biggest box office in history."
Mr. Berns and the public relations consultants addressed forty
delegates from among present exhibitors. They were given a detailed
report on Fair plans and agreed to place their own substantial
public relations organizations behind the total promotional effort.
Portion of an Advertisement appearing in
Business and Trade Publications.
Our program of international advertising, designed to attract
additional exhibitors, has been underway in western Europe for
the past several months. Advertisements have been run in periodicals
in France, England and West Germany. These have proved so successful
in building enthusiasm and support, the the campaign has been
extended to the principal countries of South America.
William J. Humphreys, shown with the World's
Fair poster in front of the Eiffel Tower, works through the Thomas
J. Deegan Company as European representative for the Fair.
Discussions were held and plans were outlined for making the
World's Fair the focal point of the 1963 Macy's Thanksgiving
Day Parade. Exhibitors will be asked to become major participants
in this parade, which is seen annually by a national television
audience of sixty million.
Fair News, a new publication of this department, printed
in English, Spanish and French, is now distributed on a monthly
basis to exhibitors, Federal officials, foreign governments and
the press -- a monthly circulation of fifteen thousand.
Progress Report 7
January 24, 1963
The work of helping to put the world in the Fair is now being
directed toward bringing the world to the Fair ... The job of
telling the whole story through feature material and the reporting
and detailing of day-to-day news is now in high gear. The department
is preparing to be host to the media of the world at its new
official headquarters in the World's Fair News Center.
Included among the many periodicals and newspaper-distributed
magazines whose editorial executives have visited the Fair are:
The Saturday Evening Post, New Yorker Magazine, Town & Country,
This Week Magazine, Esquire, Time, Life, McCall's, The New York
Times Sunday Magazine and the Sunday New York Herald Tribune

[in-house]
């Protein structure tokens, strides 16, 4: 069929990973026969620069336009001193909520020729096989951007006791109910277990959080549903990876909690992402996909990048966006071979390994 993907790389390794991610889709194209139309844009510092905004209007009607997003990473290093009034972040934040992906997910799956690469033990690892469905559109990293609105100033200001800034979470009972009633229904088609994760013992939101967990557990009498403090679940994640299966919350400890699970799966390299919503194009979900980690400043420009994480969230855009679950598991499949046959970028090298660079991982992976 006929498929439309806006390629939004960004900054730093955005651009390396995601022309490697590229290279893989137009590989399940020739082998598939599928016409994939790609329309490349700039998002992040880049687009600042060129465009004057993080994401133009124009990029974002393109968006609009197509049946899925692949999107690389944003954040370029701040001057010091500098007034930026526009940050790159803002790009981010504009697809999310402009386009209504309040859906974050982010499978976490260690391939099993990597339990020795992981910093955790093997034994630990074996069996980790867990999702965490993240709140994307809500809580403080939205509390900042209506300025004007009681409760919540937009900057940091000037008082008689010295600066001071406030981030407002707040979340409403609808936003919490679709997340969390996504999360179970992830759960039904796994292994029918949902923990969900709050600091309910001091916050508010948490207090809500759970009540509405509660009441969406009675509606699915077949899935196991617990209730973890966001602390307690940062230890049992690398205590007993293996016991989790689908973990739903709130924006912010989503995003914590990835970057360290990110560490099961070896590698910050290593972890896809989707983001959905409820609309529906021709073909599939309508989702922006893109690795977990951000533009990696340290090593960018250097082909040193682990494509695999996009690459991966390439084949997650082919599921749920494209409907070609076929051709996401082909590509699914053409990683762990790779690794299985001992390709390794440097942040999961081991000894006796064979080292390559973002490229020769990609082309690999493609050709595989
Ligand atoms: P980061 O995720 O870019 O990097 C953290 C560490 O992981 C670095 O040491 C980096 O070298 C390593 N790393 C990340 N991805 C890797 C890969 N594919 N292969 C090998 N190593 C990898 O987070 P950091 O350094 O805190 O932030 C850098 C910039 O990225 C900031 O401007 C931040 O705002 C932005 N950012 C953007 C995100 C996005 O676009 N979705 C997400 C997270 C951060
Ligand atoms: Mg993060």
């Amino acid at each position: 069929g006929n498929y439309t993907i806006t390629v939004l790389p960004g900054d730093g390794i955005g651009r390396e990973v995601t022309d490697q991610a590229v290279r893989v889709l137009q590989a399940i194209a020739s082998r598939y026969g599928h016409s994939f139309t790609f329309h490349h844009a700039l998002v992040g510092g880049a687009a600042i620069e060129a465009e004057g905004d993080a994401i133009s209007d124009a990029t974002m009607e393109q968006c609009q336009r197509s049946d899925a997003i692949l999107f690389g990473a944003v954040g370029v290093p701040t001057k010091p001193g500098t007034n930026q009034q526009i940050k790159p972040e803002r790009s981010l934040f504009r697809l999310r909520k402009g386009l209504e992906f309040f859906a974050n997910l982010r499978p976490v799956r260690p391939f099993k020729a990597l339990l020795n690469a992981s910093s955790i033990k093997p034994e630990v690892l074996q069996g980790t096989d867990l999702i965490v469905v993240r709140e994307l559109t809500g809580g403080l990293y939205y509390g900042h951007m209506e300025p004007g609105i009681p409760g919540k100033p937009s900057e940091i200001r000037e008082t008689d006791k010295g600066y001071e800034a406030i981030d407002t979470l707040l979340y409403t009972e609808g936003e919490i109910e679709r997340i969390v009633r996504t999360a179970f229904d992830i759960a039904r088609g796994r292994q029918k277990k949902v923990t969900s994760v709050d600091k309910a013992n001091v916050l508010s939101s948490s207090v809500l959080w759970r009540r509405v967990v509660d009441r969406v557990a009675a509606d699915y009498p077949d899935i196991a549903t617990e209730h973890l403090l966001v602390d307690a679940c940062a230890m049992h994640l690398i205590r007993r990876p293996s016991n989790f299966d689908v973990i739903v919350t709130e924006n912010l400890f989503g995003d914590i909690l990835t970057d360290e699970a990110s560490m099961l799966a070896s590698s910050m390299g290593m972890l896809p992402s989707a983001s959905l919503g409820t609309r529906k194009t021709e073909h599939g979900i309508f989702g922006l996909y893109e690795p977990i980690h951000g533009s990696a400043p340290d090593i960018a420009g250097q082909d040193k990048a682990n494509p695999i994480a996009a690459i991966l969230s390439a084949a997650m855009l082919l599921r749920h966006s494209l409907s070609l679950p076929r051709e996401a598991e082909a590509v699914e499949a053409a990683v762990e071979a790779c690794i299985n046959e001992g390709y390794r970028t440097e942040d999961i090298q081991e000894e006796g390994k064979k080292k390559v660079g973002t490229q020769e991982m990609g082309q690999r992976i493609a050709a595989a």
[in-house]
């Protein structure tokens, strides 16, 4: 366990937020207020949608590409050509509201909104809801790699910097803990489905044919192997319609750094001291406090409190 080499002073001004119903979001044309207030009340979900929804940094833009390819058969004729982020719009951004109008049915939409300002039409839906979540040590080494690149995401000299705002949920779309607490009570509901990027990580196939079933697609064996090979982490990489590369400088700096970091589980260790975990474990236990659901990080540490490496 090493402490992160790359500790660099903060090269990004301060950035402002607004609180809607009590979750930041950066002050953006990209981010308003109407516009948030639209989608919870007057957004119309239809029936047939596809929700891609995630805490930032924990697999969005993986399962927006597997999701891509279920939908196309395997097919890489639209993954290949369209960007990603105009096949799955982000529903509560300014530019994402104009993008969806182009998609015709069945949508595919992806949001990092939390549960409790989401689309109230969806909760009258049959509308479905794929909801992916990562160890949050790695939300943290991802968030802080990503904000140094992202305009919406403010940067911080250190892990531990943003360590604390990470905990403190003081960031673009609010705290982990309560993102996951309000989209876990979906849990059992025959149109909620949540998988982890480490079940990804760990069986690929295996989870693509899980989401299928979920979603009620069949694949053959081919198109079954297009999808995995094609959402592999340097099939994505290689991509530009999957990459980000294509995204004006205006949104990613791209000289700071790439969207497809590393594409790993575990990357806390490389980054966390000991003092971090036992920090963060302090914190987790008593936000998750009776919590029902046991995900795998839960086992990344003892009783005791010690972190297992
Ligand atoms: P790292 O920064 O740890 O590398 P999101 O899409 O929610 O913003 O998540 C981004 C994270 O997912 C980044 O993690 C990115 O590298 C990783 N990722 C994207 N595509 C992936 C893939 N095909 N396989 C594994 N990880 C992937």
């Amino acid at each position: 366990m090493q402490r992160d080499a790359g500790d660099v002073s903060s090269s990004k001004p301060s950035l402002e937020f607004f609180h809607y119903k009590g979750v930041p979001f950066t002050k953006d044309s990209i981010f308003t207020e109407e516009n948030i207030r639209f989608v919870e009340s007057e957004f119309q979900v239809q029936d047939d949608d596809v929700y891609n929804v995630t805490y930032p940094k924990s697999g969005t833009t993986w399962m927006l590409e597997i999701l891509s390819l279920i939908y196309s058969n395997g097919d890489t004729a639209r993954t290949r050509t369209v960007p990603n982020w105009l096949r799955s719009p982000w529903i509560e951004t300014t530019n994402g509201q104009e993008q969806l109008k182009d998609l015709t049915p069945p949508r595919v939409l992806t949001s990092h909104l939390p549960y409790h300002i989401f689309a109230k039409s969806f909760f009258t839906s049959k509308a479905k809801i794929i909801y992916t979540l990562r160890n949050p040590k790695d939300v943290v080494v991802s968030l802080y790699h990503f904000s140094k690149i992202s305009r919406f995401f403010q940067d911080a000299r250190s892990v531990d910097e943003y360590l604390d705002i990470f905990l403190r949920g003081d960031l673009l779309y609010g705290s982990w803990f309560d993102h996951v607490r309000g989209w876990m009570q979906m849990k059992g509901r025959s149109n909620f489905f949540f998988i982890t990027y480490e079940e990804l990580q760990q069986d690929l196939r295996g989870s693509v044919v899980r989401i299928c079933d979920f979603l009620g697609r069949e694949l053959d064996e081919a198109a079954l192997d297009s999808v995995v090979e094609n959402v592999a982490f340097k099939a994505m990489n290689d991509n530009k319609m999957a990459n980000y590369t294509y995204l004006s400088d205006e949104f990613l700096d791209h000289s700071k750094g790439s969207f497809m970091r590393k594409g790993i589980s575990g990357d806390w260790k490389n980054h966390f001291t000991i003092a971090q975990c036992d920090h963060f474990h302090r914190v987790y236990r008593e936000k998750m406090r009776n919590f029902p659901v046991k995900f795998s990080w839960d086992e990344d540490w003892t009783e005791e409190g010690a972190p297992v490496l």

-- representing a total circulation of over 50,000,000 families.
Information brochures, posters, three-dimensional displays,
window and counter cards, slide packages, speakers kits, a graphic
standards book and radio and TV promotion kits have been prepared
and distributed by the Communications and Public Relations Department
and its consultants to the exhibitor's representatives, the travel
industry and to all the varied groups most concerned with the
public at large.
The goal, as in every Fair program, is the most effective
coordination of talent and resources to carry the Fair's message
across countries and continents.
Fair exhibit in Empire State Building
Progress Report 8
April 22, 1963
Advertisements appear in major publications.
Denny Griswold, editor and publisher of [Public Relations
News], and a director of the Fair, said, "With opening day
of the New York World's Fair set for April 22, 1964, Vice President
William Berns is one of the busiest public relations executives
in the nation. Between now and then, he and his staff face a
back-breaking schedule. In addition to handling separate dedication
ceremonies for each of scores of buildings to be erected, the
calendar lists, among others, the following events:
"...in April the steel supports for the Unisphere
will be lowered into place ... In May, the Queens Botanical
Gardens (to be part of the Fair) will be dedicated ... 'Around
the World in 80 Days,' a World's Fair extravaganza, will
debut in June at the Jones Beach Marine Theater ... In July,
Time and Life will stage a preview exhibit ... In August,
department stores in 23 cities will conduct a tie-in promotion